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Chest tube status change

Dec 22

Today’s chest x-ray: largely unchanged from yesterday. And the day before that. And the day before that. So, the good news about this is that my lung is stable.  It’s not really improving, but it’s also not deteriorating further.  Today, stable is great news.  Stable means that the doctor ordered my chest tube removed!  Hallelujah!!! In case anyone doesn’t remember, a chest tube is a garden-hose sized tube that is sutured to the skin through an incision under the arm.  It squeezes between muscle and rib bones and about twenty inches of tube coils inside the chest cavity with about six feet draining to a sterile box on the floor.  The chest tube allows both air and fluid to drain out of the chest cavity.  Chest tubes, frankly, hurt like hell. To control the pain from the chest tube, I had a pain pump (a trigger button where I could release narcotics on demand), a pain ball (an epidural-type pain block that wrapped around my ribcage), heavy duty muscle relaxers, and big time anti-inflammatory meds.  Even after all of that, I still wanted to smack the doctors when they asked me to cough so they could check for air leaks. To make sure my body could tolerate all of that pain medication and still maintain normal functions, I had to wear a wire to monitor my oxygen saturation, a heart monitor with five leads, oxygen via cannula, and a saline drip via my port. With the removal of the chest tube, I’m now only wearing the heart monitor/leads and the port access tubing.  It’s a “If you give a mouse a cookie/If you give Jen a chest tube” kind of story.  I am THRILLED I’m no longer carrying/rolling fifty pounds of equipment with me every time I leave the bed.  We’re down to six wires/cords.  Totally do-able! I’ll follow up on the lung status over the next few weeks.  One doctor estimated that I’m leaving with 60% of the lung capacity in my right lung that I came in with, but we expected to lose a significant percentage by removing the upper lobe.  Folks can live normal lives with only one lung, so I’m certainly not stressing percentages here....

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Hospital time is a thing

Dec 20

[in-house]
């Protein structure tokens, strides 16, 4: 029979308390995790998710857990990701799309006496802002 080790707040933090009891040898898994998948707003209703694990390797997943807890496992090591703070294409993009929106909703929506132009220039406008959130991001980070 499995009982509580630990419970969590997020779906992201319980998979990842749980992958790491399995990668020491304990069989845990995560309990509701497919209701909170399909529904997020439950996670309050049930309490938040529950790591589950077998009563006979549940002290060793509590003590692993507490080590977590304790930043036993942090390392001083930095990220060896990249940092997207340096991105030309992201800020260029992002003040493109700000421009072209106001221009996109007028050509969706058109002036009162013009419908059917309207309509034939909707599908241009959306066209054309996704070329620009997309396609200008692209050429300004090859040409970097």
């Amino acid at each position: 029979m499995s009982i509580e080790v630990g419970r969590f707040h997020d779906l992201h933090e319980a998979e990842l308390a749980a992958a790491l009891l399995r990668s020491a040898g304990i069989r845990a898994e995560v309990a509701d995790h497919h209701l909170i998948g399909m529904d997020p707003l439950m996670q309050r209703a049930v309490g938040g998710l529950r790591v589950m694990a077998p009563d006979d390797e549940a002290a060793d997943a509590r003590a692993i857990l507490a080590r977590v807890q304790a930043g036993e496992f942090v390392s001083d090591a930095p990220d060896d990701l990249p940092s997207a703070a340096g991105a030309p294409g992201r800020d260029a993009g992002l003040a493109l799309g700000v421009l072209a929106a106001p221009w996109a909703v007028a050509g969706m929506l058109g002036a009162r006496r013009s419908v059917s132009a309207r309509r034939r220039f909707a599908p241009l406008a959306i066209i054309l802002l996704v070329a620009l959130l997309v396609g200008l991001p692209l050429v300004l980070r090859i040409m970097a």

I know, I know, you’re all dying to hear what the big news is from hospital today, right? Here’s the newest update:  I need a haircut. It’s both the real update and the facetious update.  My brand new pulmonary team seems play in the “watch and wait” realm–not where I am used to setting up camp.  Each morning I have a chest X-ray, and the radiologist reads the film, and the pulmonologist compares the image(s) to the previous images.  One pulomonologist also ordered a lung CT with no contrast, so that one is in the mix too.  Respiratory therapists visit me every 4-6 hours and work my lungs out.  By the time the reports trickle down to me in my hospital room, I get the line:  “Everyone hopes “tomorrow’s films” will show that the lung is no longer collapsed and that there will be no more air leaking out of the lung.  So, we wait for tomorrow, okay?” And I nod and agree.  “Okay.”  And it really is okay.  Remember?  Nice people bring me meals on a tray.  My nurse shampooed my hair for me today.  My goals for the day are: eat, walk two laps in the hallway, pee, poop, take medicine, breathe, and don’t let the pain get ahead of the pain meds.  It’s hardly intense–except for that last one about the pain.  That can be intense.  Once the films show improvement, things will happen quickly: they’ll detach me from my seventeen cords, they will make sure I’m stable, and they will send me home.  Ahhhh, home. I feel confident I’ll be home by Christmas Eve, and I’m not stressing about it.  I’m doing my breathing exercises and making the most of hospital life. Haha… so, some stream-of-consciousness writing now; I just had the respiratory therapist come into my room for “treatment”.  This involves him putting some foul tasting/smelling liquid into a nebulizer (aka air compressor) and has me try to breath evenly with that in my mouth.  I did this for the first time last night and I had to have the lady give me countdowns like you do in sports.  “Okay, Jen, you’ve got two minutes, you can do this.  Okay, you are twenty-five percent...